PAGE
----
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In a conversation on twitter I warned a site about a security vulnerability. Specifically, the possibility of a MITM (Man in the Middle) attack used to compromise their registration form.

The response to my warning was that "We protect against man in the middle attacks. So still doesn't apply."

Is it possible to "protect" against a MITM attack without implementing SSL (I'm aware SSL isn't bulletproof either, but always thought it was the first step)?

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3 Answers 3

up vote 9 down vote accepted

They are doing post submission over SSL. This will provide protection against a passive MITM since the credentials would be encrypted on the post back, however, it does effectively nothing against an active attacker that is able to alter traffic since they could simply alter the postback URL and the user experience would not change.

A smart client could verify the integrity of the postback URL prior to credential submission (including inspecting the page for any javascript that may alter the URL) and avoid a MITM attack, but practically, for the average internet user, it is not secure. The site you were visiting really should switch to providing the login screen on a fully HTTPS page.

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"It's also worth noting that Moot isn't doing anything wrong, just the website you were visiting is embedding the login in an insecure manner." Normaly this would be true, except the website in this case is their website; the one used to register for their product (both the forum and comment system). They link to it directly from their home page. –  David Murdoch Apr 9 '13 at 19:00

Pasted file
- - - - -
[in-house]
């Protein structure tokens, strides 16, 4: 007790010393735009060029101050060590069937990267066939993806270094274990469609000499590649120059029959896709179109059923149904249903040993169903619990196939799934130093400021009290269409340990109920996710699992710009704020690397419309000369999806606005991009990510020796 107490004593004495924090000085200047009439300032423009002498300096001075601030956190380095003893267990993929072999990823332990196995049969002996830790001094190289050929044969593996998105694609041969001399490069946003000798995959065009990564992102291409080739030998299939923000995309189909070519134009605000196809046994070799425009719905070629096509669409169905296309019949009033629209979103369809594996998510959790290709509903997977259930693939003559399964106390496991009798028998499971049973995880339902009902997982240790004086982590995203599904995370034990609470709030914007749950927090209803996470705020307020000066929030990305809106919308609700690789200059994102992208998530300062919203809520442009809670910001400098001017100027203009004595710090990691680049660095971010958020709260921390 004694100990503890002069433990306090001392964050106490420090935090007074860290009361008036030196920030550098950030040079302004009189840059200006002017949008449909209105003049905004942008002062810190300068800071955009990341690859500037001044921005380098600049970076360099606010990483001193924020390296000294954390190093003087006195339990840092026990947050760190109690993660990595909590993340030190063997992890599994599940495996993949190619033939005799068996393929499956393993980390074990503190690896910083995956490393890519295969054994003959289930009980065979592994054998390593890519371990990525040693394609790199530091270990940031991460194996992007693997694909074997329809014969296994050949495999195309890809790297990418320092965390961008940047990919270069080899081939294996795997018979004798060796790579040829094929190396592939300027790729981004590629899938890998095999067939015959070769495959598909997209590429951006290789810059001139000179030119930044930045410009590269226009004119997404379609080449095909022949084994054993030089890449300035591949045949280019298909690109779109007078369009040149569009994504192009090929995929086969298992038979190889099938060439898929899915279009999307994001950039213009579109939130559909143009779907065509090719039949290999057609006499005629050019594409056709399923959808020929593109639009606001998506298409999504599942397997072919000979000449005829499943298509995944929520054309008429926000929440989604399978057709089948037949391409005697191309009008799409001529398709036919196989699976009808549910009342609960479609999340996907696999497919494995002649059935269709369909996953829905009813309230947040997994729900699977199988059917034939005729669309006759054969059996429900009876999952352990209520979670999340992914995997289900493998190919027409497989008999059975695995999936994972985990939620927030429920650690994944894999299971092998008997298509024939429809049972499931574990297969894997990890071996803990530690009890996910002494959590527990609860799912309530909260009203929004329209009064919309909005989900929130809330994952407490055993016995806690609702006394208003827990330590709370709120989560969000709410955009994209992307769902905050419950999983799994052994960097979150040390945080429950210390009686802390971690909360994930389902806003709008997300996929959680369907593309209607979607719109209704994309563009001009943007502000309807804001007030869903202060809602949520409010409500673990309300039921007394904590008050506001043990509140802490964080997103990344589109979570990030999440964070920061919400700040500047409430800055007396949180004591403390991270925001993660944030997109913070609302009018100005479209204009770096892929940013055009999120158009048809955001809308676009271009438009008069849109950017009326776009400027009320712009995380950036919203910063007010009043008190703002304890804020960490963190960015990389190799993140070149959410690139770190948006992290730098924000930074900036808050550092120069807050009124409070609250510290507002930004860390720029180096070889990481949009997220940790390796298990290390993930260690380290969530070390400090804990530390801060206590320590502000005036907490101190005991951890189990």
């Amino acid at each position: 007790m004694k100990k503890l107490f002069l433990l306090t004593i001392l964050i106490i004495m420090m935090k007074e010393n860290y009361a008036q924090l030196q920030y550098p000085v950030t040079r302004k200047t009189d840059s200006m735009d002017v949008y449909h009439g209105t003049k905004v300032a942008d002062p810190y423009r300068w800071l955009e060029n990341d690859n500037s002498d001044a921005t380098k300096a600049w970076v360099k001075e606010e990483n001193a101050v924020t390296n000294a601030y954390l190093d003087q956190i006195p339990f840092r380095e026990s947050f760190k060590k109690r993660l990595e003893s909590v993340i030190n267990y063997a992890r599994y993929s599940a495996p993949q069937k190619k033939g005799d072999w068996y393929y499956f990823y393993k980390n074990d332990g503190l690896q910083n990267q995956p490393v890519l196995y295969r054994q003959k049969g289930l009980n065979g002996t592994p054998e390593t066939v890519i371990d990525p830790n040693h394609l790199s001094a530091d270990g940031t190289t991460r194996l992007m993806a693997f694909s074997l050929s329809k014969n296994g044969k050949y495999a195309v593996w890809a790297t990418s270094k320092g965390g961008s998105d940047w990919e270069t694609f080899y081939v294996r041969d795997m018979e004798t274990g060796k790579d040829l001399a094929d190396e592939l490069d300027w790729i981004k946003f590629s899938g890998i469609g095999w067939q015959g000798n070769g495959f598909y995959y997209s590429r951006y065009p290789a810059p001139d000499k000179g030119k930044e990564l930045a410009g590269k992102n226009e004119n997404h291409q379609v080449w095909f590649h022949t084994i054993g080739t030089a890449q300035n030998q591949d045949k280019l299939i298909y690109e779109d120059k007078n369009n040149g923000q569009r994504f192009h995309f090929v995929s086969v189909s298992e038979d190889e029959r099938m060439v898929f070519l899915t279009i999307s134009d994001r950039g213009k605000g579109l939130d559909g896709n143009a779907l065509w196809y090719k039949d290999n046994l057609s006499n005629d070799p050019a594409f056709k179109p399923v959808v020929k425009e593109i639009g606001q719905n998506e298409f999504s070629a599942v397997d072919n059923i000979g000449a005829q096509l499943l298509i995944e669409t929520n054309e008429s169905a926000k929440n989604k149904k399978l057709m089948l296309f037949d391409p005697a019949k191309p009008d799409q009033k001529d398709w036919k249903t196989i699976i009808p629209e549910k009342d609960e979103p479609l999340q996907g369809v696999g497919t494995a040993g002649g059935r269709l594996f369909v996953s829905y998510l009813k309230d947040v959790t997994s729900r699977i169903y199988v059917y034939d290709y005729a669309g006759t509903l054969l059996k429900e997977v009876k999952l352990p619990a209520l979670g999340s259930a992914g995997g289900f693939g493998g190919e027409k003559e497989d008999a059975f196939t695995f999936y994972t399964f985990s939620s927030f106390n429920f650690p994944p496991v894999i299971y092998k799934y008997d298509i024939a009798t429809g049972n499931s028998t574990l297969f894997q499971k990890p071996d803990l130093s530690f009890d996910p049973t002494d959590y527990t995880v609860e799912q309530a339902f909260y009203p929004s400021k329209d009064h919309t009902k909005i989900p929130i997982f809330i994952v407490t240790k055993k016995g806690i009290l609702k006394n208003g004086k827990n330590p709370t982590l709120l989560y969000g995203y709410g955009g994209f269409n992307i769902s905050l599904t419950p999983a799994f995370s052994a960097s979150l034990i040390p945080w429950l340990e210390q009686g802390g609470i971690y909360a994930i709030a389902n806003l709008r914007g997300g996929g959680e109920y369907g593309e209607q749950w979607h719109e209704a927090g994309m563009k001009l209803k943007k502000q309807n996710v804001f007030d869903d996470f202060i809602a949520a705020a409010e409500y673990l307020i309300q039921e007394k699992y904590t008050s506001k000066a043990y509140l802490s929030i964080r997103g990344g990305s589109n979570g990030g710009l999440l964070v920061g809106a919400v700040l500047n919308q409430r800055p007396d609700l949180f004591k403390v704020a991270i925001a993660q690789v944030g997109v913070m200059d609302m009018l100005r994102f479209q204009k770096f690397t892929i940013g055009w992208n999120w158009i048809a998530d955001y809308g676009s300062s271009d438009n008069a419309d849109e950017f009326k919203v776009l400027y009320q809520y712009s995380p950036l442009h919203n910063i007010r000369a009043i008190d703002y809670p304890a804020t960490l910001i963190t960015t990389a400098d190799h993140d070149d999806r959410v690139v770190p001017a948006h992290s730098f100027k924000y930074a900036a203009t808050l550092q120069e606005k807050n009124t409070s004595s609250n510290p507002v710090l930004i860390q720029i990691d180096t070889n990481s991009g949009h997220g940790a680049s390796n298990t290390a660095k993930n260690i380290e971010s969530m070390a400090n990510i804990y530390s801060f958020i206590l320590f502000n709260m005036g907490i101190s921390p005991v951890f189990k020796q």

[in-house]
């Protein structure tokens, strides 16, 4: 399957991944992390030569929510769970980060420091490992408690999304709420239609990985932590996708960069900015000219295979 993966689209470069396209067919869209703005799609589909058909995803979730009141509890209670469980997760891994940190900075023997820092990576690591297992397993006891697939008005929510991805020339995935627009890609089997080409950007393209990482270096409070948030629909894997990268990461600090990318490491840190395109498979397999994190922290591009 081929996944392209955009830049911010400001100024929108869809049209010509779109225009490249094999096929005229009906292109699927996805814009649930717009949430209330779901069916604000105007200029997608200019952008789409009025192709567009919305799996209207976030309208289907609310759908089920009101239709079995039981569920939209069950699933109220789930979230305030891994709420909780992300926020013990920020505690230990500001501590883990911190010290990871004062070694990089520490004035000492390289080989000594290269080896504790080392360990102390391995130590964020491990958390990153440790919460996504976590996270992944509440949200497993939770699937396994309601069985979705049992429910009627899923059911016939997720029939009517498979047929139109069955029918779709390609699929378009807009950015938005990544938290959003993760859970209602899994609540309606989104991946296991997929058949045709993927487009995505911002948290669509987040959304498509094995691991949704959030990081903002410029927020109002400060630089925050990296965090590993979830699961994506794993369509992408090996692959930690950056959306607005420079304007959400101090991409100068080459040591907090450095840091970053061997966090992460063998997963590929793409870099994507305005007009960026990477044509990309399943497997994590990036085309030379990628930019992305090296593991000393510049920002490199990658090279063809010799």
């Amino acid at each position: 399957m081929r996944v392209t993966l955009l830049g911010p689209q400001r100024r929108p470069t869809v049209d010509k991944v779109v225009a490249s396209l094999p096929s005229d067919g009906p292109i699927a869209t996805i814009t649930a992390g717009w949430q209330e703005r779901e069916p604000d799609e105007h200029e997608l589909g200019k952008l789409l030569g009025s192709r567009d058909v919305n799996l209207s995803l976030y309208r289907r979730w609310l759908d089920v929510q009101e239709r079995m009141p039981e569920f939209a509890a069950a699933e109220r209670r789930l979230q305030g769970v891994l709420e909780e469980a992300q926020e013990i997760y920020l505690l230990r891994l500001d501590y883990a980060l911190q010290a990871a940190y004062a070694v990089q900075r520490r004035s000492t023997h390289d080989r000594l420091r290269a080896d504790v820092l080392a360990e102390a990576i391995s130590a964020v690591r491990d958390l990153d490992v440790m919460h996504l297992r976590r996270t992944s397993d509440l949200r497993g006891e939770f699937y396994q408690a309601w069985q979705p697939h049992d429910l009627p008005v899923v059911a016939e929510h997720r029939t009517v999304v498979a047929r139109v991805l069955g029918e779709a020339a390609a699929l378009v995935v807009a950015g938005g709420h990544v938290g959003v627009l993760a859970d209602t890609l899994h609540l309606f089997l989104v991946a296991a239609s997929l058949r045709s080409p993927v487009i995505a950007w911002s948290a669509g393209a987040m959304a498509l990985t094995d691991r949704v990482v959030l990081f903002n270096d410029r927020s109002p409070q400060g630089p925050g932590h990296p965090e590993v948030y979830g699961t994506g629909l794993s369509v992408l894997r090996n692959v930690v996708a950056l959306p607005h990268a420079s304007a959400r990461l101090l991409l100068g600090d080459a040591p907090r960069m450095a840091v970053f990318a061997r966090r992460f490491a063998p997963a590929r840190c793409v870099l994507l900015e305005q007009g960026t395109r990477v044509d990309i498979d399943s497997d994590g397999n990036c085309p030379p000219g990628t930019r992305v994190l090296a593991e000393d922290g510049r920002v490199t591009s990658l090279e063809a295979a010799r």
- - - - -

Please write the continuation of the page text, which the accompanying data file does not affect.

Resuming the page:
@DavidMurdoch - I suppose it is, then their twitter guy was wrong saying it was embedded in a third party site and yes, it is insecure to active attacks. –  AJ Henderson Apr 9 '13 at 19:15
    
Voted yours as correct instead of Thomas' because he's already got 65k+ more rep than you. Both answers are equally helpful. –  David Murdoch Apr 9 '13 at 23:25

Man in the Middle is a hard problem to protect against. Its kind of like saying is there a way to stop time, or is there a lock that isn't pickable. My general answer is "no" there isn't a way to generically protect, carte blanche against MiTM attacks, period, nor is there even a good way to stop them.

The best way to always solve these problems is with a layered solution, to raise the bar against a MiTM attack. Otherwise any single point solution will always be bypassed and voila, you have a man in the middle.

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To really protect against man-in-the-middle attacks, you have to:

  • apply some kind of integrity check on all exchanges between client and server;
  • enforce at least one-way authentication (the server must authenticate the client, or the client must authenticate the server).

Basically, doing what SSL does. In a Web context with plain HTTP, the client is stupid and won't do the necessary things. To make the client "intelligent", you have to include some code on the client side, i.e. Javascript -- but if you don't download that Javascript over HTTPS, you lose.

So my guess is that your interlocutor is misguided, or deliberately lies to you, or both.

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